m

P

l=1

(γlarg(s1−zl)−γlarg(−zl)+ arg(Glz (s1)))−

n

P

j=1

(βjarg(s1−pj)−βjarg(−pj)+

arg(Gj p (s1))) = 2qπ +α. So, when the ﬁnite pole Pksubstitutes point s1, we

can obtained. arg(G(Pk)) +

m

P

l=1

(γlarg(Pk−zl)−γlarg(−zl) + arg(Glz (Pk))) −

n

P

j=1,j6=k

(βjarg(Pk−pj)−βjarg(−pj) + arg(Gjp (Pk))) −βkθPk+βkarg(−pk)−

arg(Gkp (Pk)) = 2qπ +α.

After terms are moved, obtain: βkθPk=arg(G(Pk)) +

m

P

l=1

(γlarg(Pk−zl)−

γlarg(−zl)+arg(Glz (Pk)))−

n

P

j=1,j6=k

(βjarg(Pk−pj)−βjarg(−pj)+arg(Gjp(Pk)))+

βkarg(−pk)−arg(Gkp (Pk)) −2qπ −α

The 2qπ and −2qπ are equivalent, so, 2qπ is substituted by −2qπ, after trans-

positions, we can obtain the formula in Theorem 1.16.

Theorem 1.17. In C∪ {∞}, let Zkbe a γkrepeated zeros of Eq(1.1). The angle

of receiving by Zkon the root locus of arbitrary 2qπ +αdegree of Eq(1.1) is:

θZk=1

γk(2qπ+α−arg(G(Zk))+γkarg(−zk)−arg(Gkz (Zk))−

m

P

l=1,l6=k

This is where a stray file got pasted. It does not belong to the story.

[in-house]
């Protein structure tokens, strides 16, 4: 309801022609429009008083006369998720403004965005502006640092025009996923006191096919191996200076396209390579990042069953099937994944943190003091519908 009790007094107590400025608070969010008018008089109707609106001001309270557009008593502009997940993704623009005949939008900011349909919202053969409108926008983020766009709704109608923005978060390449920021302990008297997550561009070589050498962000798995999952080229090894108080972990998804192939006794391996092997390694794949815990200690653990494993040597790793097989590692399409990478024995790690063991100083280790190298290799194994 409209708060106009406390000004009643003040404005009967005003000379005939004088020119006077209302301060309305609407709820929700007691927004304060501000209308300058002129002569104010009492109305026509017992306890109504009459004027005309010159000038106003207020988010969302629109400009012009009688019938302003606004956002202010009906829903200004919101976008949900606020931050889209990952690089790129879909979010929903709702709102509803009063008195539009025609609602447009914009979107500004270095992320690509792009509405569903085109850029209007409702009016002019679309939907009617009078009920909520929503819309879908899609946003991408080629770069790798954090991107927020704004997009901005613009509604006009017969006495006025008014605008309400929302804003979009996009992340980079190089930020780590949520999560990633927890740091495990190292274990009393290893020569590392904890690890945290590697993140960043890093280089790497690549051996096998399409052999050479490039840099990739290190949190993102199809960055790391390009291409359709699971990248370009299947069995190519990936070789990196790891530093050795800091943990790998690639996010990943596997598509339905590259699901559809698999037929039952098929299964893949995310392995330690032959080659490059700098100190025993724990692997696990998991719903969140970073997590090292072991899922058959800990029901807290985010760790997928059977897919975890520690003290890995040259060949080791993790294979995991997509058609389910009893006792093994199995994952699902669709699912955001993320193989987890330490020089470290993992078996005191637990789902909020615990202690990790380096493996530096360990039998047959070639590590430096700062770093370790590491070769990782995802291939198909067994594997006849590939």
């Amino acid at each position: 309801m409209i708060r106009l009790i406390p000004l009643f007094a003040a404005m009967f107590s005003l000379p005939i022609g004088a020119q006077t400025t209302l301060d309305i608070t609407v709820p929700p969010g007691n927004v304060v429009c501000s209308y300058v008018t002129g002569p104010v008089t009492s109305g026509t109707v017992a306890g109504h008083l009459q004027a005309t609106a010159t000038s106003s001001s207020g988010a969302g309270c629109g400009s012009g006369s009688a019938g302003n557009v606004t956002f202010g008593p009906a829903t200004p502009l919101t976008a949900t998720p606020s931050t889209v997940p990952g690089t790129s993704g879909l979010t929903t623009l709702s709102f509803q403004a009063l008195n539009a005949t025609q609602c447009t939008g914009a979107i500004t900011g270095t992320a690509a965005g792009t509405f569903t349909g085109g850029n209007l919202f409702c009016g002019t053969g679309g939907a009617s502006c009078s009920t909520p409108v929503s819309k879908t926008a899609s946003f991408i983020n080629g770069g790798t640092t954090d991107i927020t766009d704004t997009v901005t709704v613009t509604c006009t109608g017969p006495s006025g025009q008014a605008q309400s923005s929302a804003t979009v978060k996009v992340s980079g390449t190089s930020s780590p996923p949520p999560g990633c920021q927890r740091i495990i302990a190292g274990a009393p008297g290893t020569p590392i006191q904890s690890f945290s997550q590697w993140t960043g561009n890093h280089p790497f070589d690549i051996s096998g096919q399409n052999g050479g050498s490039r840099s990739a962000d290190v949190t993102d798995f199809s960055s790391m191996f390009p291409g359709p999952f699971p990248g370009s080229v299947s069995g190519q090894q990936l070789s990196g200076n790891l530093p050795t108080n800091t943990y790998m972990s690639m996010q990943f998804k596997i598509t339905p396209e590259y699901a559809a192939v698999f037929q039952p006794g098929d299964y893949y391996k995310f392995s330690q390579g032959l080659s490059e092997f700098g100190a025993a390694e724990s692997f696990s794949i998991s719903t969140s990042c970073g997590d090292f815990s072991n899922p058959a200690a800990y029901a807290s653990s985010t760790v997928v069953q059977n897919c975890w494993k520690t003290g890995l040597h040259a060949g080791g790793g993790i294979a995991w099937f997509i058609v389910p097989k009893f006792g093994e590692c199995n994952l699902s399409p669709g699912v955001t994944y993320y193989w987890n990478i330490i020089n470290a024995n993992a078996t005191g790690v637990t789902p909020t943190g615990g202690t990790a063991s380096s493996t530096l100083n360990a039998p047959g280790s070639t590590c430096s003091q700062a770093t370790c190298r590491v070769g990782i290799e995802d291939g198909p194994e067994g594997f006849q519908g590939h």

(γlarg(Zk−zl)−

γlarg(−zl) + arg(Glz (Zk))) +

n

P

j=1

(βjarg(Zk−pj)−βjarg(−pj) + arg(Gjp (Zk))).

8 LANDE MA AND ZHAOKUN MA

In which, γkis a real number.

Proof. Selecting a point s1on the root locus of 2qπ +αdegree. The point s1is

inﬁnitely approaching to the γkrepeated zero Zkthat needs to compute its angle

of receiving. Because the point s1is inﬁnitely approaching to zero Zk. The phase

angle βkarg(s1−pj) of vectors between point s1and all poles pjof Eq(1.1) all

can be substituted by angles βkarg(Zk−pj). The phase angle γkarg(s1−zl) of

vectors between point s1and all zeros (zl,l6=k, except zero Zk) of Eq(1.1) all can

be substituted by angles γkarg(Zk−zl).

The point s1is on the root locus of 2qπ +αdegree, because this point is inﬁnitely

approaching to the ﬁnite zero Zk, the point s1is inﬁnitely approaching to the